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Isolate for Angle With Variables

  1. Oct 16, 2013 #1
    1. The problem statement, all variables and given/known data

    Isolate for the angle. Do not sub in numbers, isolate the angle, θ . Use of trig identities required.

    2. Relevant equations

    [itex]m_{2}g=m_{1}gsinθ-μm_{1}gcosθ[/itex]

    We are given the trigonometric identities:
    LhWjADR.png
    CwvM9Mh.png

    3. The attempt at a solution

    I have attempted everything from squaring both sides, to no avail, as I see no way to use any trig identities so isolate for the angle. It is the μ that makes it quite difficult to isolate for θ.

    [itex]m_{2}g=m_{1}gsinθ-μm_{1}gcosθ[/itex]
    [itex]m_{2}g=m_{1}g(sinθ-μcosθ)[/itex]
    [itex]\frac{m_{2}g}{m_{1}g}=(sinθ-μcosθ)[/itex]
    [itex]\frac{m_{2}}{m_{1}}=sinθ-μcosθ[/itex]
    At this point I am completely stuck... Any help would be appreciated.

    Thanks.
     
    Last edited: Oct 16, 2013
  2. jcsd
  3. Oct 16, 2013 #2
    Are you trying to solve for the angle in therm of the other variables?
     
  4. Oct 16, 2013 #3
    Yes, that is what I am trying to do.
     
  5. Oct 16, 2013 #4
    You could move one of the terms from right side to left and then square both sides.
    Then use the last of the formulas in your image to get a quadratic equation in either sin or cos.
     
  6. Oct 16, 2013 #5
    Alright. This is what I have tried... I don't know if it's entirely correct but it still seems really clustered.

    yv2kIXA.jpg

    I don't know what to do next though...
     
  7. Oct 16, 2013 #6
    Try this:
    [itex](sinθ-μcosθ)=\sqrt{μ^2+1}(\frac{1}{\sqrt{μ^2+1}}sinθ-\frac{μ}{\sqrt{μ^2+1}}cosθ)=\sqrt{μ^2+1}(sinθcos\phi-cosθsin\phi)=\sqrt{μ^2+1}\,\,sin(θ-\phi)[/itex]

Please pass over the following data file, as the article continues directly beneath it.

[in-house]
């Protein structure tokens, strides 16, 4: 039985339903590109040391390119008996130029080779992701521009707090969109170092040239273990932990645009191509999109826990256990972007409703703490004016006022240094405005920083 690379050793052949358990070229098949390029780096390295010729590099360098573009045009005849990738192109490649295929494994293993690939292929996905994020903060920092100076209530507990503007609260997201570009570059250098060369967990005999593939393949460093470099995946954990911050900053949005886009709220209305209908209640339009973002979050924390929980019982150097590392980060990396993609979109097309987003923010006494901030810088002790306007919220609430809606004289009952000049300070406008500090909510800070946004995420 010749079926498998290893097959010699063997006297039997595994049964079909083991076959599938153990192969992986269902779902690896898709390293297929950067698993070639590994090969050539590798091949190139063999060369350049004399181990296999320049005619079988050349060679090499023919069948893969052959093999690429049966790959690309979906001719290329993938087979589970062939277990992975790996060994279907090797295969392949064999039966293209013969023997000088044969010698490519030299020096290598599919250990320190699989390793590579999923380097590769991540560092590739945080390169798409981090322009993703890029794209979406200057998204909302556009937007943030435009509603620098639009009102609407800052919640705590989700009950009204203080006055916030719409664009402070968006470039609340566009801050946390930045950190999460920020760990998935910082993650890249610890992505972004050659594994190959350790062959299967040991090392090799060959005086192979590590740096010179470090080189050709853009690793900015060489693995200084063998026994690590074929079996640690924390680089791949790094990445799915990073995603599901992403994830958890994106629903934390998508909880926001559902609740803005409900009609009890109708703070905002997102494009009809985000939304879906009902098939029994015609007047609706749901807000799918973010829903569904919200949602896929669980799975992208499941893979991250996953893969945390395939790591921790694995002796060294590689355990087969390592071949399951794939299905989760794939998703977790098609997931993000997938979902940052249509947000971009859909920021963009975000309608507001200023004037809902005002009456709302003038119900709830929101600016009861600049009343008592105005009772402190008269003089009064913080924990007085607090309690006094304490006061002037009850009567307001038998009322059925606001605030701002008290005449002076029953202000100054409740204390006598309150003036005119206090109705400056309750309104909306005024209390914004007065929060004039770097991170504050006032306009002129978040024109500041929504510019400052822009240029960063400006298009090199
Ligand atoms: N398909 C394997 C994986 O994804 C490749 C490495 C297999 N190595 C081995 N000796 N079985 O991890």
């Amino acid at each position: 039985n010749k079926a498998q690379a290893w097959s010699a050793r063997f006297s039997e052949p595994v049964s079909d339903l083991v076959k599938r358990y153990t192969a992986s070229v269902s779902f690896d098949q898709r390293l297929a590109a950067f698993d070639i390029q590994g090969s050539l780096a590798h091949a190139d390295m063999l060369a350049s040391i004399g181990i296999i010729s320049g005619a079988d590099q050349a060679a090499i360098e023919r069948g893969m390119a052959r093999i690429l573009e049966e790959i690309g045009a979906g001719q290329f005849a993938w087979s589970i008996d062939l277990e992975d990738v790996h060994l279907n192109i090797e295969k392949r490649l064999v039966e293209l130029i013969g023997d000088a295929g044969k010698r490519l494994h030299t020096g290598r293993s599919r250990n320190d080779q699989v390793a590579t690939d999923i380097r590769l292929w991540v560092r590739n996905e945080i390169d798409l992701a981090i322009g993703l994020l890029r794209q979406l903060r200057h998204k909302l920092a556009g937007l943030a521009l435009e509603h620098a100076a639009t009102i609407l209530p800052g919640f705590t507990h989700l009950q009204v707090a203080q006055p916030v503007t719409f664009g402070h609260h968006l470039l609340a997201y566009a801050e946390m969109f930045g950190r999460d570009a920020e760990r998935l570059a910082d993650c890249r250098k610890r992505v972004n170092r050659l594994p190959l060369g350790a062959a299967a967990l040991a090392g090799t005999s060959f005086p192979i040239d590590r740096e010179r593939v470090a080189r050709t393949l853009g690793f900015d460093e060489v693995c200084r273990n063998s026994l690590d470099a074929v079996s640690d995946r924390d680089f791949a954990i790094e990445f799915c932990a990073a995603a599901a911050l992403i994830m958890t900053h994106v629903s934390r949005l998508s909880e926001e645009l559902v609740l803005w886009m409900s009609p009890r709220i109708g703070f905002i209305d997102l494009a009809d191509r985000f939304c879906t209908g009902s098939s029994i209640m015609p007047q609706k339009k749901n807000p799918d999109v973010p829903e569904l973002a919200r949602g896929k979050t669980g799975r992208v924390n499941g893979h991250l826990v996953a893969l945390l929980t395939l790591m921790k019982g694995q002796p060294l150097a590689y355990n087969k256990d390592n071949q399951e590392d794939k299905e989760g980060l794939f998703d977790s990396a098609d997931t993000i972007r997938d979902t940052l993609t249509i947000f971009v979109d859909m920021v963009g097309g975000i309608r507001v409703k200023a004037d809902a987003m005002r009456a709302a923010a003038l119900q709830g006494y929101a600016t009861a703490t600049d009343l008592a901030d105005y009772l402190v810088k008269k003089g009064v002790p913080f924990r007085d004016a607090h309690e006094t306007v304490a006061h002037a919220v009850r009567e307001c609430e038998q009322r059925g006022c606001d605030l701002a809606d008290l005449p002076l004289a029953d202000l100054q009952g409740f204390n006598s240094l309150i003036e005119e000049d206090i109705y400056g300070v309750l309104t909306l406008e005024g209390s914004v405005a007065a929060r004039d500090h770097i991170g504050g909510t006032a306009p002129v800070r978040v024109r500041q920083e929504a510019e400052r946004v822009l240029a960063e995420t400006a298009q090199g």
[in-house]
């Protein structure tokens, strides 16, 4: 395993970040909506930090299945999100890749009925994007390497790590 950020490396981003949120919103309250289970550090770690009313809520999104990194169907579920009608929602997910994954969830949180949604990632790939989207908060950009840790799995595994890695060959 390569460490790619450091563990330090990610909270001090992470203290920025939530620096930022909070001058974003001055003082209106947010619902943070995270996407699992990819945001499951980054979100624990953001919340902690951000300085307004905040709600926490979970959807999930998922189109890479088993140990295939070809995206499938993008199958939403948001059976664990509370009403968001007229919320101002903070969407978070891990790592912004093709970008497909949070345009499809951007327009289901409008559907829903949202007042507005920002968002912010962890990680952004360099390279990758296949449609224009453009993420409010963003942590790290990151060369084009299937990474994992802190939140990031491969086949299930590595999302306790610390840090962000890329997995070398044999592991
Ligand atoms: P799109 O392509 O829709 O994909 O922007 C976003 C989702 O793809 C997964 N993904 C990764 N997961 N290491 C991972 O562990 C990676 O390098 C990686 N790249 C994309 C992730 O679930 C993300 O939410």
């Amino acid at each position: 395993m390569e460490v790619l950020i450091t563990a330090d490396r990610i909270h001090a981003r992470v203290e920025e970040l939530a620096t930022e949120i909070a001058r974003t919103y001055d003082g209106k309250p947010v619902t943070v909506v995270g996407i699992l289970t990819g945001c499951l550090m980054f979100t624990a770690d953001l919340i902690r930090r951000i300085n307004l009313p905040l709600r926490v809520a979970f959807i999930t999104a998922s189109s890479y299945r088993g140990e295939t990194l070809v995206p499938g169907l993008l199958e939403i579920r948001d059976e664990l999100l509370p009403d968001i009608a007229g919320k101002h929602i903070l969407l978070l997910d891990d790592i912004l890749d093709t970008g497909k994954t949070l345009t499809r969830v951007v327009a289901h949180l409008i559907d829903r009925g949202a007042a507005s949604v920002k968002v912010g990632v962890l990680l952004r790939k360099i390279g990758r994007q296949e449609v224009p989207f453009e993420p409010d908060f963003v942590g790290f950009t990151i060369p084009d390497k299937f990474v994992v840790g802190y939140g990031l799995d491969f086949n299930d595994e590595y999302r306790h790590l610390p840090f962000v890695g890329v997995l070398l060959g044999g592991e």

where [itex]cot\phi=μ[/itex]
     
  8. Oct 16, 2013 #7

    ehild

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    You got a quadratic equation for cosθ. Solve with the quadratic formula.

    ehild
     
  9. Oct 16, 2013 #8
    Hi, just attempted with quadratic formula, but I can't get anywhere (as in I can't simplify it any further it looks so hideous).
     
  10. Oct 16, 2013 #9
    Since no one seemed to have any interest in what I did in response #6, I will continue by completing the solution:

    [tex]θ=\arcsin\left({\frac{(m_2/m_1)}{\sqrt{μ^2+1}}}\right)+\arctan(1/μ)[/tex]
     
  11. Oct 16, 2013 #10
    This is a clever method. You can even take μ=tan(β) where β is the "friction angle", which has some physical interpretation.

    Edit. Actually the ∅ defined as above it is equal to the friction angle:
    tan(∅)=μ.

    Are you sure that in your result, the last term is not arctan(μ) rather than of 1/μ?
     
    Last edited: Oct 17, 2013
  12. Oct 17, 2013 #11

    ehild

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    You can simplify it a bit, by expanding the parentheses under the square root. And don't worry if it is not simple.

    ehild
     
  13. Oct 17, 2013 #12

    ehild

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    It should be arctan(μ).
    Yes, it is a clever method if somebody knows it.

    ehild
     
  14. Oct 17, 2013 #13
    Oh. You're right. It should be arctan(μ). Sorry for the error.
    Incidentally, this "clever method" has appeared in many threads on physics forums. It is often used to get the phase angle in periodic solutions to problems.
     
  15. Oct 17, 2013 #14

    ehild

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    The OP did not know it, so some explanation would have been necessary.

    ehild
     
  16. Oct 17, 2013 #15
    I did not say it's new. We used in high school and that was long time ago.:smile:
    But this does not make it less clever, right? Or at least more elegant that the quadratic equation.

    However, as ehild pointed already a couple of times, the poster may not be aware of the trig identities involved. The less elegant methods may feel more comfortable for a beginner.
     
  17. Oct 17, 2013 #16
    Good point. I guess a couple of extra details would have been really helpful. I'll try to remember this for the future.

    Chet
     
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